Sharon Dick, a Nez Perce fisherwoman who caught salmon in the traditional fashion from her vantage on the Columbia River, worried that with the coming of dams, the salmon would one day cease to run and thus deprive her people of their spiritual sustenance.

Ed Edmo, a Warm Springs Indian who lived in The Dalles, Oregon, told me how he had watched the waters of the mighty Columbia be stoppered by the dam that resulted in the flooding over of a meeting ground where members of many tribes had traditionally gathered annually for countless generations.

A California Indian basket-weaver who wished to remain anonymous told me that she was thwarted by a forest ranger as she gathered those grasses specific to the type of baskets that her family had woven for many generations, a practice now forbidden by some rule or regulation. She rued the fact that the ranger had no understanding of the intrinsic nature of this habitat.

I also recorded Vernon Masayesva, a Hopi Indian who had served as supervisor to the Hopi schools, and later as chairman of the Hopi Tribal Council. He told me part of the creation story of how the Hopi people first emerged into this world through the Sipapuni near the confluence of the Little Colorado and Colorado Rivers. They wandered about the dry desert until they arrived in what was to become their homeland, after consulting with Massau, a spiritual being who provided them with seeds of corn, a gourd of water, and a digging stick. Thus the Hopis affiliated with their homeland on the three southern promontories of Black Mesa. Their village of Old Oraibi is regarded as the oldest continuously inhabited village in the coterminous United States.

The more I spoke with these Native peoples, the more I came to understand that the monoculture into which I had been born had lost touch with our species’ place in the flow of Nature.

In 2001, my friend Craig Newbill, then the director of the New Mexico Humanities Council, introduced me to members of the humanities councils of the seven states that withdrew waters from the Colorado River. They were submitting a grant proposal to be administered by the Arizona Humanities Council to the National Endowment for the Humanities to create a traveling exhibition addressing the history of the apportioning of the Colorado River, a long-term project begun in 1922 that became known as “The Law of the River.” I was asked to write an additional proposal to produce a radio series to both enhance the exhibition and reach a radio audience. Subsequently I was provided with funding from both the National Endowment for the Humanities and the Ford Foundation to produce a six-part radio series entitled Moving Waters: The Colorado River and the West. This was for me the equivalent of going after a graduate degree in water law in the arid West.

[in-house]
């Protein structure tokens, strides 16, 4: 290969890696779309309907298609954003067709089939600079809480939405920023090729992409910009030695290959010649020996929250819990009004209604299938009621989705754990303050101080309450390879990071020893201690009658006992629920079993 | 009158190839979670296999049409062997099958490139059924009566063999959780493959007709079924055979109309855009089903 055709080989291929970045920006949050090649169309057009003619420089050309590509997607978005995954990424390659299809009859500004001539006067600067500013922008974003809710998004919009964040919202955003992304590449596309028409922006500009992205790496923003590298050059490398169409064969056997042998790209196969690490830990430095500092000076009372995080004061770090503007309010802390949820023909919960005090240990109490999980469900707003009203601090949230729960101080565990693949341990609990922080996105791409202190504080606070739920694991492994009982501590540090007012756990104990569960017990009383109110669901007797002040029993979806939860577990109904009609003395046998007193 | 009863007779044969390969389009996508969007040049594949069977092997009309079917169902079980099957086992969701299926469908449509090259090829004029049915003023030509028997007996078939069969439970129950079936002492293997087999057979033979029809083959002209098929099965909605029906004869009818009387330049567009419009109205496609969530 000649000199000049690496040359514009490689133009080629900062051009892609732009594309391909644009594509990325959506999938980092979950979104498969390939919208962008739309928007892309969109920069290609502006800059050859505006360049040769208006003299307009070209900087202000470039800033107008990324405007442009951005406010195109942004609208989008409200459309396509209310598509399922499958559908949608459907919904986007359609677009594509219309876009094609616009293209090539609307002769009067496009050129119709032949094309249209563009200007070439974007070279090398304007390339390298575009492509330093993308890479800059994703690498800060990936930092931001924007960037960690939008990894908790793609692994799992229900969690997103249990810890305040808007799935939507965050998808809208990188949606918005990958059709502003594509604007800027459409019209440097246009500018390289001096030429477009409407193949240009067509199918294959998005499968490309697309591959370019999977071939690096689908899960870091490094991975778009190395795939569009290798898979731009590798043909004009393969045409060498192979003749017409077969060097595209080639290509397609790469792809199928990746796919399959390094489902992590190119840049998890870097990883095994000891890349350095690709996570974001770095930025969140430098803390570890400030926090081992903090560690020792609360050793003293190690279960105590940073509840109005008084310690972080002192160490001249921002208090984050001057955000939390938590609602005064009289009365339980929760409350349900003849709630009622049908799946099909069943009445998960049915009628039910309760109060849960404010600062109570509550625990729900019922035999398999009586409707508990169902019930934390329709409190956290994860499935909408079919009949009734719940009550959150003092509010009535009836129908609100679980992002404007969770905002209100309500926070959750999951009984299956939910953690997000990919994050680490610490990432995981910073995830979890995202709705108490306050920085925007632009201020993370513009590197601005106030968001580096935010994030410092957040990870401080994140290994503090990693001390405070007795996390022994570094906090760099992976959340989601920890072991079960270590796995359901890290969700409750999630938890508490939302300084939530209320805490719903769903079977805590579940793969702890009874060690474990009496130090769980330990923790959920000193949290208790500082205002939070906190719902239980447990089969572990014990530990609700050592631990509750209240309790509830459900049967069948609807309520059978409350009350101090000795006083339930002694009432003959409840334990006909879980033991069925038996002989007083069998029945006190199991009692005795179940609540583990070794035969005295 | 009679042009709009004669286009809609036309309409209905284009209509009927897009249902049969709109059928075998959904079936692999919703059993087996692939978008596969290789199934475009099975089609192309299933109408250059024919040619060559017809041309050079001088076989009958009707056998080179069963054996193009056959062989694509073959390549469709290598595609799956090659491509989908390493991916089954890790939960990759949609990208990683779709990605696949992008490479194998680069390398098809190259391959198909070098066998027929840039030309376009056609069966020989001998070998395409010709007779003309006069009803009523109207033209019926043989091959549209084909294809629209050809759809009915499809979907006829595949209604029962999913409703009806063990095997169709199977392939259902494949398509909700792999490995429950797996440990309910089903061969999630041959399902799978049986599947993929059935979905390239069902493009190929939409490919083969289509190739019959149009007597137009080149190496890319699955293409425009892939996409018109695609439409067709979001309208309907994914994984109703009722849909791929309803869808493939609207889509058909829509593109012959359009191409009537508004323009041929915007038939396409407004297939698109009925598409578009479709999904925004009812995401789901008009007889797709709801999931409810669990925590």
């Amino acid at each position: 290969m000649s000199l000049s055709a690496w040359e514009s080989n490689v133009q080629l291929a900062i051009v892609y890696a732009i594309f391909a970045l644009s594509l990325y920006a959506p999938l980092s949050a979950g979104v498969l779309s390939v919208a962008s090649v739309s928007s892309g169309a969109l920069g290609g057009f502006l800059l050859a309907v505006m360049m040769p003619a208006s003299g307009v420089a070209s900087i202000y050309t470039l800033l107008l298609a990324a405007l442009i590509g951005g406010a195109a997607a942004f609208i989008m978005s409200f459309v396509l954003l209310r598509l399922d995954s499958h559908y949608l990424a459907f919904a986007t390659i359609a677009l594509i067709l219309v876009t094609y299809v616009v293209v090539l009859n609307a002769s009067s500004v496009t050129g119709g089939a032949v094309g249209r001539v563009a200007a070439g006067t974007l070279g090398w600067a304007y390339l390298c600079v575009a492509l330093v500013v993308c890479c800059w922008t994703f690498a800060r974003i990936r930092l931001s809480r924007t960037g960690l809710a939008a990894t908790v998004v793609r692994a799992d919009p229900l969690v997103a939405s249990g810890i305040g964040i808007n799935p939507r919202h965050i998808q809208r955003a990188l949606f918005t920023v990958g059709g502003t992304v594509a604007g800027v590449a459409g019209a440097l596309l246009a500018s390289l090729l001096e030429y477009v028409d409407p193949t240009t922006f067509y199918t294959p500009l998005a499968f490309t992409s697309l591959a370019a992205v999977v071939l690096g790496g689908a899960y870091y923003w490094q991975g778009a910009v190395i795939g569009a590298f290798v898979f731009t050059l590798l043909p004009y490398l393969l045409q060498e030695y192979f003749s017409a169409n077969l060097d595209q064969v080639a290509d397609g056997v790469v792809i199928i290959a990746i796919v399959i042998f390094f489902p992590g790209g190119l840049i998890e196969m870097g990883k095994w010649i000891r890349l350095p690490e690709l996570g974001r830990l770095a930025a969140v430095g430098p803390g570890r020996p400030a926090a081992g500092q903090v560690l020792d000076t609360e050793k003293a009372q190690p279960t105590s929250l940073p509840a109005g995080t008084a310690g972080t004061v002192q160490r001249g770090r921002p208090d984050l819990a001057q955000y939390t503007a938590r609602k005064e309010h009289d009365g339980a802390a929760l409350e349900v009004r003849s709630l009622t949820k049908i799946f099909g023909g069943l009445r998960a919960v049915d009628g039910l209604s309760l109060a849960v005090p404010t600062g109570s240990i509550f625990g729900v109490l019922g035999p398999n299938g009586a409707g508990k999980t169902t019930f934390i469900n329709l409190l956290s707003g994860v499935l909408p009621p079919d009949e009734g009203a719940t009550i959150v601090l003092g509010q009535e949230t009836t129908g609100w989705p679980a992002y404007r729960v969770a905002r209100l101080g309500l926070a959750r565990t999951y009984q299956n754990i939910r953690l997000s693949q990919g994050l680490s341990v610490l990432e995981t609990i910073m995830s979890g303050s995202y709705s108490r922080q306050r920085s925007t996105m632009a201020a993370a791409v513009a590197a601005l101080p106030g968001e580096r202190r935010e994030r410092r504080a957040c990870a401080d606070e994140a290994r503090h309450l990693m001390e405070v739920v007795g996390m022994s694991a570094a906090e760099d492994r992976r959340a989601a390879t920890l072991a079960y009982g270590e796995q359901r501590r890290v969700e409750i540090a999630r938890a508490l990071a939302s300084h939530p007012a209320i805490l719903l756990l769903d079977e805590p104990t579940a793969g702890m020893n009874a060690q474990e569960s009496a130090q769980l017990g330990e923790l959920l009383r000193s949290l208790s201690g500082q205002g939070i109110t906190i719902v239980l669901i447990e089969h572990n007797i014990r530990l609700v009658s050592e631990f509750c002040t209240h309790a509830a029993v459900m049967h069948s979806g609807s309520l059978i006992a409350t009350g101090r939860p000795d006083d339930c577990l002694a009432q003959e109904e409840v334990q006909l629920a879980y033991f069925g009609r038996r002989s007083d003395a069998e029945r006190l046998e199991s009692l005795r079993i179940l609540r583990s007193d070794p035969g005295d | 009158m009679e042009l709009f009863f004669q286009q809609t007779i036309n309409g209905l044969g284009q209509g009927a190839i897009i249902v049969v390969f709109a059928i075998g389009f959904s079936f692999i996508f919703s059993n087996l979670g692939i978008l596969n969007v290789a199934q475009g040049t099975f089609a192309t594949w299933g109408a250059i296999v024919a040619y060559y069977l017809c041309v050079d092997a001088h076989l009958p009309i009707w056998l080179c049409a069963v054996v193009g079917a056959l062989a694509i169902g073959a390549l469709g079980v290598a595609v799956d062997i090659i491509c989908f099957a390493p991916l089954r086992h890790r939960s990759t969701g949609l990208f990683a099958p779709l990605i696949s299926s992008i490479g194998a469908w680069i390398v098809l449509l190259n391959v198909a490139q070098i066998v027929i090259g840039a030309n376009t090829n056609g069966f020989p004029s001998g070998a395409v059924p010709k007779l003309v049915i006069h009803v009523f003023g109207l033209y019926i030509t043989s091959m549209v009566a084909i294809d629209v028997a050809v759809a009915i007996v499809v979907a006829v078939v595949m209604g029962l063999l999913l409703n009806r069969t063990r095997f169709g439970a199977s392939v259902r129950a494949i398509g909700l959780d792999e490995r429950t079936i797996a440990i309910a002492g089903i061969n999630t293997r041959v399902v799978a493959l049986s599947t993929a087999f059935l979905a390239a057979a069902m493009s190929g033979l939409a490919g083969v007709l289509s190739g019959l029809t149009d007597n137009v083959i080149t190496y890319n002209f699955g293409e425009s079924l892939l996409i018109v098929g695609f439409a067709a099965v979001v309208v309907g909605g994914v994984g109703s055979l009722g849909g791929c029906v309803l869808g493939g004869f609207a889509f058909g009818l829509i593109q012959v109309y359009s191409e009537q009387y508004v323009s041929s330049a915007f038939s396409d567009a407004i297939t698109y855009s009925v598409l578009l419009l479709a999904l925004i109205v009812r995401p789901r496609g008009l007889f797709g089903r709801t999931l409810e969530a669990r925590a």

I travelled throughout the Colorado River Watershed, visiting the headwaters of the Green, San Juan and Colorado Rivers, and even paddled a rented canoe near the Colorado River delta in the Sea of Cortez where river water now rarely flows. I interviewed 75 people, including Native people, various agency bureaucrats, environmentalists, farmers, ranchers, politicians, water lawyers, and two former secretaries of the interior. I entered into the bowels of the Hoover Dam that former Commissioner of the Bureau of Reclamation Floyd Dominy regarded as “the Taj Mahal of engineering.” (It was Dominy who was responsible for the construction of the Glen Canyon Dam, the most contested dam in America.)

I interviewed another close friend, William deBuys, a fine writer and scholar who provided me with an excellent overview of the enormous significance of the many issues that comprise the bigger picture of what the Colorado River represents in Western American culture. Bill went on to write A Great Aridness, a provocative book that introduces us to the profound consequences of global warming and climate instability due to ever-rising levels of carbon dioxide in the atmosphere.

By now, I have engaged in far more aural history projects than I can recount here. But each one has contributed to my greater understanding over this last half-century. The North American Southwest is my homeland through which I continue to range to thus learn what I can.

As mentioned earlier, I recorded a conversation with Garrett Hardin wherein he described to me his thinking that resulted in his 1968 essay, “The Tragedy of the Commons.” His subsequent essay, “An Ecolate View of the Human Predicament,” was brought to my attention one December day when Ed Abbey and I were hiking though the Sonoran Desert. Abbey and Hardin had become pen pals, and when we returned from our hike, Abbey loaned me the Scientific American in which Hardin’s most recent essay had appeared. As chance would have it, I was soon in Santa Barbara, where he lived, and I interviewed him. 

I asked him to review what he had said in his most recent essay. In Hardin’s own words: 

…If we start talking about global resources as if they are globally owned by everybody, and everybody should have access to them on the basis of their perceived need, we will have created a global commons. My point being that we must not create a global commons, however well-intentioned we are. Instead, it is better to continue a system based on private property, which in this instance means national property—nations being the only large organizations that can enforce their own laws—to continue to consider the globe as divided into numerous nations. Each nation has to take care of its own property. If it doesn’t do a good job, it will suffer for it.

What interested me most about Hardin’s thinking was his focus on the commons: as a reservoir of natural resources to be extracted for human use that needed to be privatized as part of the global economic standard. I find the International Journal of the Commons’ definition of this term to be most apt: “The commons is the cultural and natural resources accessible to all members of a society, including natural materials such as air, water, and a habitable earth. These resources are held in common, not owned privately.” Hardin’s interpretation seems to me to be a perspective restricted to a standard forwarded by corporate capitalism that remains the prevailing standard that shapes modern monocultural attitudes. This continues to rankle even thirty-five years after our interview.